25 September: Earth Overshoot Day
Sep 25th, 2009 |
Unlike governments, nature doesn’t do bailouts. Yet as of today, humanity will have placed more demand on ecological services – from filtering CO2 to producing food, fiber and timber– than nature can provide in this year, according to Global Footprint Network calculations. From now until the end of the year, we will meet our demand for ecological services by depleting resource stocks and accumulating carbon dioxide in the atmosphere.
“It’s a simple case of income versus expenditures,” said Global Footprint Network President Mathis Wackernagel. “For years, our demand on nature has exceeded, by an increasingly greater margin, the budget of what nature can produce. The urgent threats we are seeing now – most notably climate change, but also biodiversity loss, shrinking forests, declining fisheries, soil erosion and freshwater stress – are all clear signs: Nature is running out of credit to extend.”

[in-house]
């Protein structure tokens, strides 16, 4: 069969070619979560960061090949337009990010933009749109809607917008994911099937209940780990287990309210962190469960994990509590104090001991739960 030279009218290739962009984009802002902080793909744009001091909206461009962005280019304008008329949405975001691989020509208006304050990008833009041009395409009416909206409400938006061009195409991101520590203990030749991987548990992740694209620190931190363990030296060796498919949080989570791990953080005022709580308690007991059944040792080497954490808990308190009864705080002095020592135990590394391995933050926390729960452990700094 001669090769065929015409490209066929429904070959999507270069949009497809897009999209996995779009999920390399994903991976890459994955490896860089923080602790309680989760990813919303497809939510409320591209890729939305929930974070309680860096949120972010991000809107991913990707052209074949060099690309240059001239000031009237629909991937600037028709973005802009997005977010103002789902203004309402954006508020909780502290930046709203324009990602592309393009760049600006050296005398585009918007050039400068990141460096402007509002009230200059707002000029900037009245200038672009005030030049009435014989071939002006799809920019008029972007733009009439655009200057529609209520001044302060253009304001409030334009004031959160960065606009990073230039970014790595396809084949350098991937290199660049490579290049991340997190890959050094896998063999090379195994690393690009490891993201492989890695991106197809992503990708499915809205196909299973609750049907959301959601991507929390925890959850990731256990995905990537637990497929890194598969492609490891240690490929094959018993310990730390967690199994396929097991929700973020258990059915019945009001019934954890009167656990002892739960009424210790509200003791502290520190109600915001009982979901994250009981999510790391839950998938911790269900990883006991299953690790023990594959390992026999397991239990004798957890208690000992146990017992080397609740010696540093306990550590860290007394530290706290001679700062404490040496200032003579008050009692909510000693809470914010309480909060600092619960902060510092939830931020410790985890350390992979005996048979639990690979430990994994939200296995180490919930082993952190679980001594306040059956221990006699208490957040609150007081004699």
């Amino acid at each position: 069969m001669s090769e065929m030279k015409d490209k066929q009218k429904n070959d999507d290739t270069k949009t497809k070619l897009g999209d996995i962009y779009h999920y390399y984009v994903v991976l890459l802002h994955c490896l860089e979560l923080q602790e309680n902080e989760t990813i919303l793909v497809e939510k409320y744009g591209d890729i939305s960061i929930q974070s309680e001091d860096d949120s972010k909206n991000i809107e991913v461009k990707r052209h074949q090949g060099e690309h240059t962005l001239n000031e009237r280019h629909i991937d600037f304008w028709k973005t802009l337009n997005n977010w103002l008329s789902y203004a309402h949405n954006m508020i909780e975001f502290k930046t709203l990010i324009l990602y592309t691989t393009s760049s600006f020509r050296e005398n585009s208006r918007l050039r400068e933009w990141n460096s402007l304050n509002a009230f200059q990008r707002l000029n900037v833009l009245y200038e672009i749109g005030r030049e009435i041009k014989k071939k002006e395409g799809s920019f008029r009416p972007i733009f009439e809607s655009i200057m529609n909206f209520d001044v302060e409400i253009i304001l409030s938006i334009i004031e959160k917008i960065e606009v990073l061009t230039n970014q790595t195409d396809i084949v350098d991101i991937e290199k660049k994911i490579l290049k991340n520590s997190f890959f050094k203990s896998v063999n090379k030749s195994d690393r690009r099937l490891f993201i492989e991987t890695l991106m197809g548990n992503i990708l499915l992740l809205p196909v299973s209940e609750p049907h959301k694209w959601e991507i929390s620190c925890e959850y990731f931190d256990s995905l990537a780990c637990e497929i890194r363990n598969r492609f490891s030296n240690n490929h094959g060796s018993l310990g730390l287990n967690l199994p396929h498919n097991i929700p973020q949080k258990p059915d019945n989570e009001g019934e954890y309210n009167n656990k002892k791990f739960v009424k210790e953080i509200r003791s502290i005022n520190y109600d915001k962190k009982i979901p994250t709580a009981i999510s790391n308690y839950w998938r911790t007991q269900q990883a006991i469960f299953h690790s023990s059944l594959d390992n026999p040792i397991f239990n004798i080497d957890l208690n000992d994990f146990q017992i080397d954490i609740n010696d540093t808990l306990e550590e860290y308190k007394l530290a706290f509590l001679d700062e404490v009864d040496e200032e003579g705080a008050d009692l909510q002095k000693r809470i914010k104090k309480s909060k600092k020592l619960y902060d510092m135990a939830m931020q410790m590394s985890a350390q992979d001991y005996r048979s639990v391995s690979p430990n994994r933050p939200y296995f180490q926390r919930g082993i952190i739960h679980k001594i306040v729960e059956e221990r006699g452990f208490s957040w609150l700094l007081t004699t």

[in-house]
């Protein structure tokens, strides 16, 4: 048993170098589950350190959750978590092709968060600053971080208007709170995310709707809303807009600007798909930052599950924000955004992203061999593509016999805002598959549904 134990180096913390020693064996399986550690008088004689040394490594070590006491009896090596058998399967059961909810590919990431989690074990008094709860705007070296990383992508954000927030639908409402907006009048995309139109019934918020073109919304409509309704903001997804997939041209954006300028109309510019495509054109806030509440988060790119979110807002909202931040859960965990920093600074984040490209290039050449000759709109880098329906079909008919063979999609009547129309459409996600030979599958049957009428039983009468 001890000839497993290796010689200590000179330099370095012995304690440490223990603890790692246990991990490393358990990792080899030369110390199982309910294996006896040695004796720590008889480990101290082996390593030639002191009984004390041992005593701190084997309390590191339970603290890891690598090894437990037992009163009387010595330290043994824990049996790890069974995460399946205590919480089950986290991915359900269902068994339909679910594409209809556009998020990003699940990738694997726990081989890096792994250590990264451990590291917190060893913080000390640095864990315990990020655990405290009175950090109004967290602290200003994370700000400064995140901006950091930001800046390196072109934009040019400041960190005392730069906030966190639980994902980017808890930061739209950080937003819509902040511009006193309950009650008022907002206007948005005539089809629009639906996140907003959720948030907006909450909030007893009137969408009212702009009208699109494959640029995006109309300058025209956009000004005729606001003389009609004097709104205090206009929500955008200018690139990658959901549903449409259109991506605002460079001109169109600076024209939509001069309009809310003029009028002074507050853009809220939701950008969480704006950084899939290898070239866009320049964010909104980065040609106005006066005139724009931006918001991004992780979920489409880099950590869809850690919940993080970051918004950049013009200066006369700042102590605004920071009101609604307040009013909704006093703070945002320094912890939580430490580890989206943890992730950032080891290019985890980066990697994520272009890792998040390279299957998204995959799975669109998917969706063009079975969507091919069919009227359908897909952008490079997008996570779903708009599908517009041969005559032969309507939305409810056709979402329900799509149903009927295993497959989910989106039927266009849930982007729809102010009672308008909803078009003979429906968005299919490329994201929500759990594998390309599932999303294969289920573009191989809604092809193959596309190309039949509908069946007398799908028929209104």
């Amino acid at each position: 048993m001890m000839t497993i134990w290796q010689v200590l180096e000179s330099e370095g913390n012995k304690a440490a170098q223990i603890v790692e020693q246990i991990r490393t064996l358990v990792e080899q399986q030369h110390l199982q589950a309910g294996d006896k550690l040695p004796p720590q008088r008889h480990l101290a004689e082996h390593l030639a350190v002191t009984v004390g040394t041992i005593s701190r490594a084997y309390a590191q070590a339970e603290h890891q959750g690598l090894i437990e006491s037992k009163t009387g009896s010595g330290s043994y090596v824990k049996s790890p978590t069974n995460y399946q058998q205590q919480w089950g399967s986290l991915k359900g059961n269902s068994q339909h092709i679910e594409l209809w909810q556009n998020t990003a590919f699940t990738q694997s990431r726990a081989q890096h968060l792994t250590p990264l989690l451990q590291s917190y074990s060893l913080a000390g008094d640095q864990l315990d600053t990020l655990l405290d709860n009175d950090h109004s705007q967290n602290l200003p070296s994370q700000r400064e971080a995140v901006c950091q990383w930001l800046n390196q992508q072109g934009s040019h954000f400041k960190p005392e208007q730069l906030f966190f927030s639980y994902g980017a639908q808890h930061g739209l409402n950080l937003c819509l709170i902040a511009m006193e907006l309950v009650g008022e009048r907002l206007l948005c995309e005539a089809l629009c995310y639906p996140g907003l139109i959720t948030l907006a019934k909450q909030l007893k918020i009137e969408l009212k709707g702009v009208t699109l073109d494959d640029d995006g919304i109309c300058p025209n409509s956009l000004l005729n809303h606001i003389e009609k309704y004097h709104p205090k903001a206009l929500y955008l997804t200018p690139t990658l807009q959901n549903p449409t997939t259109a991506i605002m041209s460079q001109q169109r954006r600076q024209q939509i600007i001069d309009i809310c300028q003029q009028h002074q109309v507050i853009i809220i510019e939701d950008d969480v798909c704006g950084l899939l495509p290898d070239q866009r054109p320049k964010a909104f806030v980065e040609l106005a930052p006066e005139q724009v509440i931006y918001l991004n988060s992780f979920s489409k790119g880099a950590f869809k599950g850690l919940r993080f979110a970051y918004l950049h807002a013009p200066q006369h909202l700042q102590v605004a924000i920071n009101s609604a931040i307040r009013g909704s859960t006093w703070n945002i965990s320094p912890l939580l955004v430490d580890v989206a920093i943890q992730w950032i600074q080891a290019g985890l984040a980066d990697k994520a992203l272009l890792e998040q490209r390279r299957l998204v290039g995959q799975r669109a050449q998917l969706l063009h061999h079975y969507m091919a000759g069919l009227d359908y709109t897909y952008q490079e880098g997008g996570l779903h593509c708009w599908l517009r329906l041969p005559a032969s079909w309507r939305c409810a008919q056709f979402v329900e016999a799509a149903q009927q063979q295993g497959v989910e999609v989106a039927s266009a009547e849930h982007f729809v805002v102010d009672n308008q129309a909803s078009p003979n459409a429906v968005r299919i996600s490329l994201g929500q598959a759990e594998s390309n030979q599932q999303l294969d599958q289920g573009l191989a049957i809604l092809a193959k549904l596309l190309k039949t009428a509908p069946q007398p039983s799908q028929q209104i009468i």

Just like any country, company, or household, nature has a budget – it can only produce so much resources and absorb so much waste each year. The problem is, our demand on nature exceeds its capacity to generate resources and absorb CO2,a condition known as ecological overshoot. We now use a year’s worth of capacity in less than 10 months. Our calculations show that if we continue with business as usual, according to moderate U.N. projections, in less than 25 years humanity will require the regenerative capacity of two planets– a level of demand that is likely to be physically impossible to meet.
For more information visit Global Footprint Network